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Dozens of ‘major’ compliance breaches at Bank of England, NAO reports

<span>The Bank of England had ‘made good progress’, the NAO said, but there had been an unacceptable level of compliance breaches of its own staff policies. </span><span>Photograph: Yui Mok/PA</span>
The Bank of England had ‘made good progress’, the NAO said, but there had been an unacceptable level of compliance breaches of its own staff policies. Photograph: Yui Mok/PA

Dozens of “major” compliance breaches have been unearthed at the Bank of England, despite progress to fix shortcomings after misuse of the central bank’s audio feed by hedge funds four years ago.

The report by the National Audit Office (NAO), the public spending watchdog, reviewed the Bank’s actions to improve the handling of non-financial risks, and whether it had learned lessons from two high-profile scandals.

That included the 2017 resignation of deputy governor Charlotte Hogg, who failed to declare that her brother worked for Barclays, and an embarrassing security breach in December 2019 that gave hedge funds early access to audio feeds of the Banks press conferences.

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While the NAO said the central bank had “made good progress” it warned there had been an unacceptable level of compliance breaches of the Bank’s own staff policies over the 12 months to August 2023.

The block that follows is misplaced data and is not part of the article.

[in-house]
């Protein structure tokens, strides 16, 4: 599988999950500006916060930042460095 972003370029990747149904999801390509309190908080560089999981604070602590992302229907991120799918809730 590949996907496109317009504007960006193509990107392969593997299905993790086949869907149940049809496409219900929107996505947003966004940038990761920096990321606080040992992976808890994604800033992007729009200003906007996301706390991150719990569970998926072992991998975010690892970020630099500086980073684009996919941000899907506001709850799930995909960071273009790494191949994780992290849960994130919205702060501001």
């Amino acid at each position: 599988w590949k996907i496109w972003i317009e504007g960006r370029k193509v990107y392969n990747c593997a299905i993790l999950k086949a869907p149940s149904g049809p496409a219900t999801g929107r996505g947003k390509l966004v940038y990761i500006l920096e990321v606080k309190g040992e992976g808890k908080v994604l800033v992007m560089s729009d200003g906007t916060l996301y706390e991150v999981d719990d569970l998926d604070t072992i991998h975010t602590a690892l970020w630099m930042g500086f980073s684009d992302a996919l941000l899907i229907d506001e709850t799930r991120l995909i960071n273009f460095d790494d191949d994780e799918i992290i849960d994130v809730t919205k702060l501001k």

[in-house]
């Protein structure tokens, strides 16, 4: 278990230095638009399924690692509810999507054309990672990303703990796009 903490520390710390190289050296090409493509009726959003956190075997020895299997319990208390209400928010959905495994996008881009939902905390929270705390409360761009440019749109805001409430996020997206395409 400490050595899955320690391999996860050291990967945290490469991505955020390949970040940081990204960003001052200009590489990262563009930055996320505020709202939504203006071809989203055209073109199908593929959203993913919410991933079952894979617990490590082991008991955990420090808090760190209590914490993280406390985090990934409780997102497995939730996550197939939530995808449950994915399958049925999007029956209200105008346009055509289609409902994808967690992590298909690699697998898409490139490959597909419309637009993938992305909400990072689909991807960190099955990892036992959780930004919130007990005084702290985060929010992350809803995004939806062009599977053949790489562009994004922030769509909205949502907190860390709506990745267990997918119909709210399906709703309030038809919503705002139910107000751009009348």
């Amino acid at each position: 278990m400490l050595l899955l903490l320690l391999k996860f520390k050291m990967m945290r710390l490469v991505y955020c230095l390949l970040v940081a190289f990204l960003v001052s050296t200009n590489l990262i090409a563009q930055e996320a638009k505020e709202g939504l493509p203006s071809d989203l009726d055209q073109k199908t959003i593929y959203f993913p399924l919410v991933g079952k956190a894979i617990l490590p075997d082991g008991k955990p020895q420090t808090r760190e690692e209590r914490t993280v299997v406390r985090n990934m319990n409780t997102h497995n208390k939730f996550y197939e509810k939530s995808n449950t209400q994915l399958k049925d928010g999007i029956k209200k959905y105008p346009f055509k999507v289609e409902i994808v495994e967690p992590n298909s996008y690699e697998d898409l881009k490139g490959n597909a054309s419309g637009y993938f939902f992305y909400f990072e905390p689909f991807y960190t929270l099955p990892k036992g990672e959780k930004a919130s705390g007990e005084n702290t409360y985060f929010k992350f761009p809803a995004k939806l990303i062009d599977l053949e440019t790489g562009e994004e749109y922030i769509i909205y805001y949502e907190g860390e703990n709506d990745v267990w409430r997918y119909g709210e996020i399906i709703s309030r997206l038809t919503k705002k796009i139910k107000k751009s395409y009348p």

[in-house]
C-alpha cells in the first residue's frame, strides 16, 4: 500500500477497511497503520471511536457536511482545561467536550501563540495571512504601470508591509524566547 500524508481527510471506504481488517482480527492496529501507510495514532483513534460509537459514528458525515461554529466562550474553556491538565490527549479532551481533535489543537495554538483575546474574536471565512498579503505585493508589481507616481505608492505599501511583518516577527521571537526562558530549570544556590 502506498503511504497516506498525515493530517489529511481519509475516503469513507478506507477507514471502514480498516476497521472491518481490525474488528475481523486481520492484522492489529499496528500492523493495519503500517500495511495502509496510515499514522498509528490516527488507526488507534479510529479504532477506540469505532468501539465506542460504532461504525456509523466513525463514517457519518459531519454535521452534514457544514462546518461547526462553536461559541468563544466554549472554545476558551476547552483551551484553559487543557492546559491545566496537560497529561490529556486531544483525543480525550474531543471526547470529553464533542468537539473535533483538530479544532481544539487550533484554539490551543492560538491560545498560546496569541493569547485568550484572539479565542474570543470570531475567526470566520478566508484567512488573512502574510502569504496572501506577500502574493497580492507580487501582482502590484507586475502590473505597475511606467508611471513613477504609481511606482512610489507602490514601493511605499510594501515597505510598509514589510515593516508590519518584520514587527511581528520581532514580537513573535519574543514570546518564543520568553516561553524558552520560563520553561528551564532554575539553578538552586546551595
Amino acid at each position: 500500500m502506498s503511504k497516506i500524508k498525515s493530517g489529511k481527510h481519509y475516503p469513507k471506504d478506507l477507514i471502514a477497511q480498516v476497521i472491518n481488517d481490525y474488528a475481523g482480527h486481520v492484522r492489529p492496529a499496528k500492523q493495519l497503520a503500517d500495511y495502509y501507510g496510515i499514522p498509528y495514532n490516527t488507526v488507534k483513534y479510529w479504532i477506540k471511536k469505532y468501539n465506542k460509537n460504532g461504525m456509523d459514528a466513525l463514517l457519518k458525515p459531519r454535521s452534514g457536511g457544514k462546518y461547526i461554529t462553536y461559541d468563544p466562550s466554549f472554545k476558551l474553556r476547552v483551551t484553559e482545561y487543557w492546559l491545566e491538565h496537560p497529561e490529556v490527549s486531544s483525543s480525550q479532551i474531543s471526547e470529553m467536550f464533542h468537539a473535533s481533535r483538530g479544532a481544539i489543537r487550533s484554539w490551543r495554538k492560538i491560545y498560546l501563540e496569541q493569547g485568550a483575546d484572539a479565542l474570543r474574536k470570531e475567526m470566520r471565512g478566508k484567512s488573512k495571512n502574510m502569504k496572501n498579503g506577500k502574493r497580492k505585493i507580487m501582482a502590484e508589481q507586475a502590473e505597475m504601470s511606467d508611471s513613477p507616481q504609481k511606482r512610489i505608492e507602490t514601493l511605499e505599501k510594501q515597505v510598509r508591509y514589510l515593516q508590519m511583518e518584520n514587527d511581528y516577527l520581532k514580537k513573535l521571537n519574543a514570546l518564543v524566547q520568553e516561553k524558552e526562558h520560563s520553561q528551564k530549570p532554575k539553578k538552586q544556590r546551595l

These included 28 major breaches, which can be as serious as failing to disclose a conflict of interest that can affect a senior official’s independence, and can result in disciplinary action.

They also involved 628 minor breaches, which can refer to an employee’s failure to get advanced approval for personal transactions including mortgages or investments, or emails being sent to the wrong address.

It marked a rise from the 584 minor – and 19 major – breaches in the previous year.

While most of the breaches were self-reported, the NAO said the figures were “above what the Bank considers an acceptable level”. A 2023 staff survey also found that only 59% of the central bank’s staff felt they were free to speak up without fear of negative consequences.

The NAO’s comptroller and auditor general, Gareth Davies, said it was clear “the Bank of England has made good progress in developing new and improved systems to understand and manage compliance risks.

“As it takes forward this work, the Bank should ensure it continues to improve the quality and consistency of its risk information, and awareness and confidence among staff to raise concerns.”

David Roberts, the chair of the Court of the Bank of England, said he welcomed the NAO report and that the central bank was “committed to promoting the highest standards of integrity and ethics and will carefully consider the NAO’s recommendations”.